Last Thursday, the ultimatum presented by the Russian bank that lent Africa-Israel Investments Ltd. (TASE:AFIL) unit AFI Development $609 million for two projects in Russia ran out. Africa-Israel, controlled by Lev Leviev, did not, however, rush to publicize this development.
In fact, the company updated the Tel Aviv Stock Exchange only this morning, after the news was posted on the “Globes” Hebrew website. The notice to the stock exchange states that negotiations continue, with no commitment on the part of the Russian bank not to present the loan for immediate repayment.
The notice is belated. In late March, Africa-Israel received a warning from Russian bank VTB that because of significant deterioration in AFI Development’s business the company was in breach of the conditions of the loan granted to it, and that the bank could demand immediate repayment. Africa-Israel was given thirty days to negotiate with the bank.
Large Africa-Israel bondholders told “Globes” that it looked as though a further debt settlement in the company was very close. “A new debt arrangement will have to meet two criteria. The first is a substantial cash injection from Lev Leviev, and the second is substantial conversion of debt to equity in exchange for forgoing debt. If Leviev wants to keep control of the company, he will have to inject a great deal of money,” one of them said.
Although AFI Development met the regular payments on the loan from the Russian bank, the bank warned of a demand for immediate repayment because of the revaluation that the company carried out on its Afimall City mall in Moscow. AFI Development wrote down the mall’s value by more than 30%. The mall was recorded on AFI Development’s books at a value of $1 billion, so that, after deduction of the loan, its net value was $519 million. AFI Development reduced the fair value to $685 million, making its net value at the end of the first quarter of this year just $269 million. The bank fears that in a forced sale the value of the mall is liable to fall below the loan amount, and it is therefore demanding further collateral.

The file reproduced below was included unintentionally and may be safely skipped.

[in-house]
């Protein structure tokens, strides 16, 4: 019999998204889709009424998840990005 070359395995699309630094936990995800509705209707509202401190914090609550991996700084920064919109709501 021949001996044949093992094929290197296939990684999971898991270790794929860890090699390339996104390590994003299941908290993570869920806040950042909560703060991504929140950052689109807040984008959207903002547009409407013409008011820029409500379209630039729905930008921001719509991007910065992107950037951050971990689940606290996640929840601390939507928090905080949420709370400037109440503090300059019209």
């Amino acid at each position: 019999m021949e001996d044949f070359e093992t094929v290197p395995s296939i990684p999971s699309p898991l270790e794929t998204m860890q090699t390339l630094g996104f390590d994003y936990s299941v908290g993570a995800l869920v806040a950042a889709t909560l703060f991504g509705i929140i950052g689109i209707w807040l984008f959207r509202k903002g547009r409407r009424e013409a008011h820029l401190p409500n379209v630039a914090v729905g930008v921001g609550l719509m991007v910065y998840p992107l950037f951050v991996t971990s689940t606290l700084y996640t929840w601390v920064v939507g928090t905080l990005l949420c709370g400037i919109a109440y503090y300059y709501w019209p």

To the bondholders it is clear that a recovery in the Russian economy will considerably revive the business of FI Development, and with it Africa-Israel as well. A Russian economic recovery depends on two things: removal of Western sanctions imposed because of Russia’s behavior in Ukraine, and a rise in the price of oil to at least $50 a barrel. The lifting of sanctions looks distant, and the oil price is currently nearer $30 than $50.
The low occupancy rate in Afimall City (78% at the end of the first quarter) and AFI Development’s behaviour towards its bank raise questions about Leviev’s contribution to the company. “At the moment, Leviev’s contribution is low to negative,” a large bondholder told “Globes”, “The assumption that only Leviev can conduct negotiations with the Russian banks is a myth. There are plenty of funds in Europe that are capable of negotiating with the Russian banks and that, in exchange for partnership in AFI Development, will do so more effectively and will even inject cash into the company.”
In 2009, because of a downturn in the position of Africa Israel, Lev Leviev was forced to enter into a debt arrangement unprecedented in its size in Israel. NIS 7.5 billion of debt was rescheduled and converted to shares, bonds and cash to a value of NIS 7.8 billion. Leviev injected NIS 750 million in several tranches. The investors did not take a haircut on the rescheduled debt, but rather received better collateral and compensation in the form of a higher interest rate, shares, and mortgages on assets.
Until 2013 all went smoothly for Africa Israel, but then Russia invaded Ukraine, annexed the Crimea, and the West imposed tough sanctions. Africa-Israel adapted to that as well, but when the oil price plunged its business in Russia again deteriorated.
Published by Globes [online], Israel business news - www.globes-online.com - on May 3, 2016
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